“The Write Experience: Creative Ways to Record Your Days” journaling workshop through the Great Smoky Mountains Association

ENC3246: Technical Writing for Engineers at the University of Florida

ENC3254: Business and Professional Writing at the University of Florida

ENC1101: Writing Academic Arguments via “Food and Culture” at the University of Florida

Introduction to Creative Writing: Beginner Poetry Workshop at the University of Florida

Creative Writing: Advanced Poetry Workshop at the University of Florida

“Reading an Image” Panel lecture presented at the 2015 Pedagogy Conference at the University of Florida

French 101 & 102 evening practice sessions at Davidson College



TEACHING PHILOSOPHY

I’ve always thrived on the exchange of information that takes place in writing classes, from private tutoring to teaching Professional Writing for Engineers at the University of Florida to teaching Creative Journaling through the Great Smoky Mountains National Park. The art of listening, the skill of organizing information to meet a particular need, and the thrill of constant exposure to new ideas have been the major forces driving me for as long as I can remember.

Over the course of my experiences teaching, counseling, and working in other leadership roles with both children and adults, I’ve learned the importance of clarity paired with kindness. My instinct for openness, the direct handling of issues, and promoting honest, straightforward discussion of boundaries leads to a calm, comfortable, and safe classroom atmosphere.

I have learned that a group’s sanity and success level often depends on the communication style among group members. I require honesty as well as respect between individuals because of (not in spite of) any differences of opinion or background. I make this immediately clear in any class I teach, but it’s especially important to consider in a creative writing workshop, where students share intimate, creative work. That sharing makes people feel vulnerable, and vulnerability is strength. By respecting someone’s unique perspective AND feeling comfortable enough to share clear, honest feedback on their expression of it, we can honor that strength.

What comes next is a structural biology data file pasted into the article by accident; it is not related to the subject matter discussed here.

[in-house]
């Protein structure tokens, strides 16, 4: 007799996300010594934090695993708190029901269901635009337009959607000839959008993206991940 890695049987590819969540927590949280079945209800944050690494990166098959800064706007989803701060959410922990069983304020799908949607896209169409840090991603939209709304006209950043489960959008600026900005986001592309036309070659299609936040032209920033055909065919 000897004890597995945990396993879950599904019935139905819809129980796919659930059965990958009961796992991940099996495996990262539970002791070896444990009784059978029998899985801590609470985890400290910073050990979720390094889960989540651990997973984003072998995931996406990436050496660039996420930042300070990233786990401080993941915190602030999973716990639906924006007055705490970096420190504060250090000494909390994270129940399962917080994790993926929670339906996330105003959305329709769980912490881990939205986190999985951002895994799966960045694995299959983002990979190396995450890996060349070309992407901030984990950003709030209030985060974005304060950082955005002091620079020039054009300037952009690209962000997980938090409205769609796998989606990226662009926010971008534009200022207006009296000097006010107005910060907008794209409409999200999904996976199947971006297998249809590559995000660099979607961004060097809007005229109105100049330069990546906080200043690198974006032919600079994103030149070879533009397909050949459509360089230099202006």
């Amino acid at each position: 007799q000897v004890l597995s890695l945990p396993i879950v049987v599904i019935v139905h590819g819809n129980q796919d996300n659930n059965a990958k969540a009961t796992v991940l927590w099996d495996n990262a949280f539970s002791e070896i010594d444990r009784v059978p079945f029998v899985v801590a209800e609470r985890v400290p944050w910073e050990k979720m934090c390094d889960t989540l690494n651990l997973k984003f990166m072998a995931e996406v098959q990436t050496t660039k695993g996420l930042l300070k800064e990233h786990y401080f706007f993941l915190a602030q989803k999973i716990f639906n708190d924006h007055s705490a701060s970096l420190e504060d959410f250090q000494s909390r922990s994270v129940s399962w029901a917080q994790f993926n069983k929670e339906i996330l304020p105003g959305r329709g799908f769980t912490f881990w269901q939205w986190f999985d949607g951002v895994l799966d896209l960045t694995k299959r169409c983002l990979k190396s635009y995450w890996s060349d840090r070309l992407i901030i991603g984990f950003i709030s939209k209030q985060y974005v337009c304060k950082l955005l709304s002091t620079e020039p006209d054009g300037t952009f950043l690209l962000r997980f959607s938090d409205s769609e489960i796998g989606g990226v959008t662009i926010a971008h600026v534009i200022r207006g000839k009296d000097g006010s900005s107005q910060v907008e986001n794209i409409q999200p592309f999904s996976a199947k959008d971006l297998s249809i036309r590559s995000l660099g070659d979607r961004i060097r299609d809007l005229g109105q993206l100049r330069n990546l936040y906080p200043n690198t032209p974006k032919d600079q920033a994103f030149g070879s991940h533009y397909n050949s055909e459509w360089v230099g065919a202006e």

I became a poet, in part, because of my high school calculus teacher, whose passion for math burned so brightly it often extended into elaborate, slightly off-topic classroom discussions about the histories and rumored love lives of ancient mathematicians. She knew and loved each formula so deeply she felt compelled to share the whole history of detailed events that led up to the development of that particular equation. I remember drafting a poem about Galois’ duel in the margins of my calculus notes, tearing up along with the teacher as she recounted the saga of Andrew Wiles and his lifelong dream of solving Fermat’s last theorem. I have modeled my sense of what it means to be a good teacher after her example: that blend of boundless curiosity and clear joy that can leap from teacher to student. No matter the subject at hand, a good teacher is part story-teller, part problem-solver, part architect, part translator, and above all a vivid example of what love looks like.